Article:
Hunting season begins, Grand County prospects look good
Ryan Summerlin October 12, 2012
It’s that time of year again, and hunters from all over the state and beyond are flocking to Grand County to take advantage of prime hunting options this season.
There’s good news, too, as it appears the big game herds are doing well.
“We have a good outlook, because we had a really mild winter,” said Lyle Sidener, area wildlife manager at Colorado Parks and Wildlife. “Although it was a bit dry in June and August, we had good moisture in July, so forage was available, and the animals should be in good condition.”
The first rifle season starts on Saturday, Oct. 13, and runs until Wednesday, Oct. 17. It is for hunting elk only.
The first combined rifle season, for deer and elk, runs from Oct. 20 to Oct. 28. Two more combined seasons follow, from Nov. 3 to 11, and Nov. 14 to 18. There is one late elk season from Nov. 27 to Dec. 2.
“Western Colorado has some of the largest elk herds in the world,” said Mike Porras, Parks and Wildlife Public Information Officer of the Northwest Region. “People from all over the country and all over the world come to take the [hunting] opportunity.”
Another advantage to hunting in the area is that Grand County has ample amounts of public land available for hunters, and that land is high quality big game habitat.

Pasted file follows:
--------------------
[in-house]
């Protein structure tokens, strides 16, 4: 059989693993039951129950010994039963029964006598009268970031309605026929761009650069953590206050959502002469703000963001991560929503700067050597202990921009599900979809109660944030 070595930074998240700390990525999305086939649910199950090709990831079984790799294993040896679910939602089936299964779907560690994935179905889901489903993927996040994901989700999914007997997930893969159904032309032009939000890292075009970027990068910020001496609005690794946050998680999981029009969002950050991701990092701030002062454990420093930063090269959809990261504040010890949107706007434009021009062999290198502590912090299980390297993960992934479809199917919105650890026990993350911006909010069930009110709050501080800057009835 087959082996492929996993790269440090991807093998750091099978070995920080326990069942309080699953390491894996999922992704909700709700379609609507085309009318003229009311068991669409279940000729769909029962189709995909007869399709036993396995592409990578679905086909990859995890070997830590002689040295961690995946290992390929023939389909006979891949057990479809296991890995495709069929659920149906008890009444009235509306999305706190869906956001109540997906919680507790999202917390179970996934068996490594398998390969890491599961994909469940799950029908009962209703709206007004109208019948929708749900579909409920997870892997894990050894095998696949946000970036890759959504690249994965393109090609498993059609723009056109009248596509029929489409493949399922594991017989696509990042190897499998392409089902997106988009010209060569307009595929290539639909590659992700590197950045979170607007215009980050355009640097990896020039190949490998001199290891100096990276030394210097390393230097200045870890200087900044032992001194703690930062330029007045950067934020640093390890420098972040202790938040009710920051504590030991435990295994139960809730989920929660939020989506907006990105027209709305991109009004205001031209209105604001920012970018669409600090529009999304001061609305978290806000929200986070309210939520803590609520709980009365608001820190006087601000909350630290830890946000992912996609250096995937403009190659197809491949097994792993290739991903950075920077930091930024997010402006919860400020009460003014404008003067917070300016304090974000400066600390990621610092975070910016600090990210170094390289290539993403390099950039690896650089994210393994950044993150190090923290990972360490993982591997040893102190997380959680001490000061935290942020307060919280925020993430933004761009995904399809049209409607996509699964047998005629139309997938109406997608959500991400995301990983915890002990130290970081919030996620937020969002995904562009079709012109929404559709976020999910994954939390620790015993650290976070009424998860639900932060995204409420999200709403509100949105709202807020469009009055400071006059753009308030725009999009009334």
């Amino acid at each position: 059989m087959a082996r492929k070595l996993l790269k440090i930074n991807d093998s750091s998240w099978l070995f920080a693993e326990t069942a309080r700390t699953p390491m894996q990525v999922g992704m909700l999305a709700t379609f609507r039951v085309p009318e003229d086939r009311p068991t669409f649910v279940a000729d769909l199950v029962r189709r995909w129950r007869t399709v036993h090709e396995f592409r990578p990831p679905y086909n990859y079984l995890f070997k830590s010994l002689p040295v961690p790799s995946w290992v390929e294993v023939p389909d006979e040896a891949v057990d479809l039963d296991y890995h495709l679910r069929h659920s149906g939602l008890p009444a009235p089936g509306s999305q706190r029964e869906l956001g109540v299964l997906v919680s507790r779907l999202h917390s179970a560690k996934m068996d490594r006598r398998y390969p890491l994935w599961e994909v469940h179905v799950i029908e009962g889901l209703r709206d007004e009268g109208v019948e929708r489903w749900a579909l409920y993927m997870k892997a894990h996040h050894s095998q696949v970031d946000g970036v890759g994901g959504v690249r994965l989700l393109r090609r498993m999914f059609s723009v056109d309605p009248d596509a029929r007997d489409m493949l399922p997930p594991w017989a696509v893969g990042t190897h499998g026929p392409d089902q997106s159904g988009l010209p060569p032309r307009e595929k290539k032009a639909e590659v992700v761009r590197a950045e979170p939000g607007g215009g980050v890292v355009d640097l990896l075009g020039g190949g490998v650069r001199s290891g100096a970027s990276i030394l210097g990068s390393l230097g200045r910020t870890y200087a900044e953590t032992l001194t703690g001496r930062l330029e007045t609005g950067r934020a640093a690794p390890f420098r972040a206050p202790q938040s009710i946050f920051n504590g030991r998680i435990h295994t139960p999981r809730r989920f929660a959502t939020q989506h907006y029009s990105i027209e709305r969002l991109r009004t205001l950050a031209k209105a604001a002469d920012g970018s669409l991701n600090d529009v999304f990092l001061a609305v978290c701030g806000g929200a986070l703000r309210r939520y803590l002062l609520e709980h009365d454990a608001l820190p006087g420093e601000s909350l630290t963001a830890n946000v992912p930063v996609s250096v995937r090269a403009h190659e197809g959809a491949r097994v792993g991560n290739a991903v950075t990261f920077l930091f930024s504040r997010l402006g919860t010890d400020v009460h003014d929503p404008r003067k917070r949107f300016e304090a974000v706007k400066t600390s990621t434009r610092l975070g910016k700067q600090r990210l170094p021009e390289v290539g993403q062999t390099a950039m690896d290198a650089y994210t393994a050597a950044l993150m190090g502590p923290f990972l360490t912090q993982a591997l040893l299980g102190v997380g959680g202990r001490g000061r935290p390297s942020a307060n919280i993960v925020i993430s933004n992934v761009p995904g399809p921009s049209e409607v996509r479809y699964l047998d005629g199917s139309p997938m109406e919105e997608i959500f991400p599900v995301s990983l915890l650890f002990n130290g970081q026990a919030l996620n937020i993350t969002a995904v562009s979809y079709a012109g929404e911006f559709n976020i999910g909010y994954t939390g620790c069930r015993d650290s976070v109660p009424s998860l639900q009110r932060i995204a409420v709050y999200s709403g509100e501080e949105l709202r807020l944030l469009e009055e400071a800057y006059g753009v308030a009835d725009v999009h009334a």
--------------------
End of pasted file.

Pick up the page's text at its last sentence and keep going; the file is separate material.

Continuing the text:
“The one thing that’s a recurring theme with us is we ask elk hunters … to be very cautions that they don’t accidentally shoot a moose thinking it’s an elk,” said Sidener.
By carefully checking the target through binoculars, hunters should be able to identify the difference between a moose or an elk. Moose are an overall dark brown or chocolate color. Elk have a yellowish rump, and are a pale tan color, with darker head and neck.
If a hunter does accidentally shoot a moose, the next step is to call and report it. Though this doesn’t guarantee the hunter won’t be charged, it is taken into consideration and will certainly result in a lesser charge than if not reported. Any such action not reported will be investigated as a felony.
“If they don’t report it, we might not be aware of it for several days,” said Sidener, “and all that meat goes to waste that we’d normally donate to people on a list … that are in need of that meat.
“A moose, that’s a huge animal that could actually make a donation to a couple families. But if it’s spoiled, that’s just a waste.”
Kremmling Wild Game offers meat processing to hunters, and is located at 5240 County Road 22 in Kremmling. They have been in the business for 34 years. Information can be found by calling 970-724-3759 or visiting their website at http://kremmlingwildgame.com/
For more hunting-related information, visit the Parks and Wildlife website at http://wildlife.state.co.us